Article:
Few companies can boast a total upheaval like Uber, the ride-sharing app is credited as a major instigator of the new "sharing economy" and has revolutionised the taxi industry.
Now many years later, Uber is more than a young start-up and technical innovator, it is the market leader. As the leader, Uber is square in the crosshairs of the competition with viable alternatives like Lyft, Juno and Via. In this different landscape, Uber needs to ensure its brand can weather the storm and remain on top. Uber's brand and name recognition are extremely strong, but its visual aesthetic has suffered inconsistency over the years, with multiple changes and logo redesigns. Fast-forward to 2018 and Uber was starting to mature, transitioning from a car ride-sharing app to a "global mobility platform”. They collaborated with creative agency Wolff Olins, MCKL Type Foundry and their own internal design team to machine a new rebrand.
Uber's inclusion of both their in-house team, an outside creative agency and a Type Foundry is a clever triad of perspectives and skills to bring to the table. The combination of brand purists from within, fresh ideas from new creatives and an investment in typography has produced an Uber facade that finally feels appropriate. This new revival for Uber screams sleek black sedan and was developed with no absence of insight and strategy. As outlined in their case study, Uber sought to refine and redefine its values and goals whilst endeavouring to clean-up the visual confusion of the old 'Circuit' logo. (figure 1). Uber had contemplated relevant feedback that helped drive the direction for the rebrand with three main revelations. 1. customers associated the color black with the brand at a rate of 88%, 2. people had wondered where the 'U' went, which coincided with 3. the fact that the name 'Uber' had significant market penetration and name recognition. These insights have been incorporated in the new logo in the most obvious of ways. A simple wordmark on black(1), that brings back the 'U'(2) and states the brand name (3).
Uber! the wordmark is now clear, clean and coherent, free of the frivolous lines and seemingly arbitrary circuit and bit symbols of the old logo. The new-look opts for the straight-forward, understanding that the most recognizable logos in the world are incredibly simple. This is then supported with a robust set of design language tools that make sense and spread coherence. The color system favors black on white with a small supporting cast of secondary colors that are used sporadically to highlight key interactions. A key side-character, in particular, is the 'Safety' blue color which appears for touchpoints of support and assurance like the "ride check" feature. This design highlights a robust acumen of color theory, of blue's association with calm, stability and comfort.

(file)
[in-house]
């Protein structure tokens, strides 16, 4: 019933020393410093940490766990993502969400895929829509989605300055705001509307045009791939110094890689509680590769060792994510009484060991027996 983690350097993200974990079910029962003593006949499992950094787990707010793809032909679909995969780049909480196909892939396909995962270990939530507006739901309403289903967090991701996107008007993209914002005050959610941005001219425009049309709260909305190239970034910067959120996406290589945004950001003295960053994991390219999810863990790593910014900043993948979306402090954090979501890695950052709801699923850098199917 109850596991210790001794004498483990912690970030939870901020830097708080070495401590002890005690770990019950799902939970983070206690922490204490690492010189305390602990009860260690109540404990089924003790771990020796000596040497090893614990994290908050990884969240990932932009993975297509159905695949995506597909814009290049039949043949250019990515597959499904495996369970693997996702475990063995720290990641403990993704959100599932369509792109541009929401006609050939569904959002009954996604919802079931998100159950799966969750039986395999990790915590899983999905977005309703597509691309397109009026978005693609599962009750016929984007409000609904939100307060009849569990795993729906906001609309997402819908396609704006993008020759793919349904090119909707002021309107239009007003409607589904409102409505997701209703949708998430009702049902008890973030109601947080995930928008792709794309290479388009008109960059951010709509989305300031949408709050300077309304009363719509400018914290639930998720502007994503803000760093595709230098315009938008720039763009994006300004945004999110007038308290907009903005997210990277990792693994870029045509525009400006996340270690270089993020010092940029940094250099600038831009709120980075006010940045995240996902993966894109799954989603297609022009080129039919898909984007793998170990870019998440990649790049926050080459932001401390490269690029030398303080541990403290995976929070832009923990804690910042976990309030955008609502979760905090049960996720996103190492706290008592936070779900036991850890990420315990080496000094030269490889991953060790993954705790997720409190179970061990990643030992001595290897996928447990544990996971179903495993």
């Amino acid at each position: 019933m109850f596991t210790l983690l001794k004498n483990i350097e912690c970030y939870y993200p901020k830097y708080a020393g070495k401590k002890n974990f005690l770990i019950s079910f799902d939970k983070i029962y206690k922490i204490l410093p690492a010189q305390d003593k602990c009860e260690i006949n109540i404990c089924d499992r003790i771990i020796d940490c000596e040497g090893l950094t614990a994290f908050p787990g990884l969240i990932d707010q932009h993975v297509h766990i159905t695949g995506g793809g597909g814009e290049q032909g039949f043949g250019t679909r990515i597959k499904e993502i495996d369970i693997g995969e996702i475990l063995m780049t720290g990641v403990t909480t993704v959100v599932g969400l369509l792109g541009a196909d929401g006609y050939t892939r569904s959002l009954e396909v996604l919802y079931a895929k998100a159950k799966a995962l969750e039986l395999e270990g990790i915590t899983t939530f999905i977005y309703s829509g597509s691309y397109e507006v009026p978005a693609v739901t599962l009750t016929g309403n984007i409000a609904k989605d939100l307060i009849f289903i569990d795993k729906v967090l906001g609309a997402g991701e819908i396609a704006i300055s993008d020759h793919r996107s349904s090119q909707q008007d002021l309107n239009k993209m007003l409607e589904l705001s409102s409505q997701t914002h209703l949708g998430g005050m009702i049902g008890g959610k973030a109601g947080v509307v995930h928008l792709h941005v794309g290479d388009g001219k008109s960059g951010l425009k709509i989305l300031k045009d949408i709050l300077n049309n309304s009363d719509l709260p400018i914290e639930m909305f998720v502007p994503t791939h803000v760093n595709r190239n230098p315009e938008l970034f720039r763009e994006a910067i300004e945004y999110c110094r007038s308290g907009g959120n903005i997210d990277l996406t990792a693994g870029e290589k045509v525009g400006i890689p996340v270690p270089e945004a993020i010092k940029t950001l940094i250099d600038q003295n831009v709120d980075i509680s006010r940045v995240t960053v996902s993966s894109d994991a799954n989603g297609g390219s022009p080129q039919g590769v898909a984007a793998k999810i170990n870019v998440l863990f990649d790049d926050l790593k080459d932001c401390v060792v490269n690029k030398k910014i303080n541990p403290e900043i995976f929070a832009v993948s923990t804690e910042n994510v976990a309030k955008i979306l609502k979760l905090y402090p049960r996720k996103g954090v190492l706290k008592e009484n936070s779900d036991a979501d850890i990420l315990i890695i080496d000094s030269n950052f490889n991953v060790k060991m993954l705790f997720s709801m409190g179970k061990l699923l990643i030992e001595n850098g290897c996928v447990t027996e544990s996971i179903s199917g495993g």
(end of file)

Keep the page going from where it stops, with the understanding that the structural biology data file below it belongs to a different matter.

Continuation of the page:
Uber has devoted a lot of time and money into design with this rebrand, nowhere is this more evident than their investment in creating their own brand typeface. Dubbed 'Uber Move' this choice of creating instead of purchasing, is a leap to differentiate themselves and have a unique building block of the brand for years to come. The typeface is round and flowy with perfectly circular letter bowls on g's and b's and shorter cut-off terminals on the ends of the letter e's and r's. (figure 2) MCKL who primarily worked on the technical aspects of the typeface describes its style as "early twentieth century sans serifs..." "...reimagined through the lens of transportation fonts from around the world." Other creative bricks of the brand include the advertising collateral, bringing back the 'U' is cleverly continued with the U-frame, a placement of images and video that creates the letter U in white space (figure 3). It's these and other smaller design decisions that are thoughtfully considered and help to create a memorable and cohesive feel throughout all of the design touchpoints.
Uber's new rebrand finally feels as seasoned as it's many years of operation, it has outgrown its Silicon Valley start-up persona as it's matured and expanded its operations. The brand has undergone years of reiterations and auto detailing but the latest speed polish has left the chassis shiny and pertinent. Design elements have been completely reconsidered, feeling more stable and justified with the eviction of arbitrary or carelessly placed elements. All decisions feel purposeful and calculated favouring simplicity of form and clarity. Post rebrand, Wolff Olins' claims that Uber's brand value has increased by as much as %51 and pre IPO (2019) the company was valued at $82 Billion. In the time since Uber's IPO has run into trouble. but, their rebrand still feels like a good investment as they look to better the customer experience and attract more investors to their new vision as a global mobility platform. If next time you book an Uber your expecting a shiny sleek black sedan to turn around the corner and whisk you away safely, the rebrand may have already done its job.
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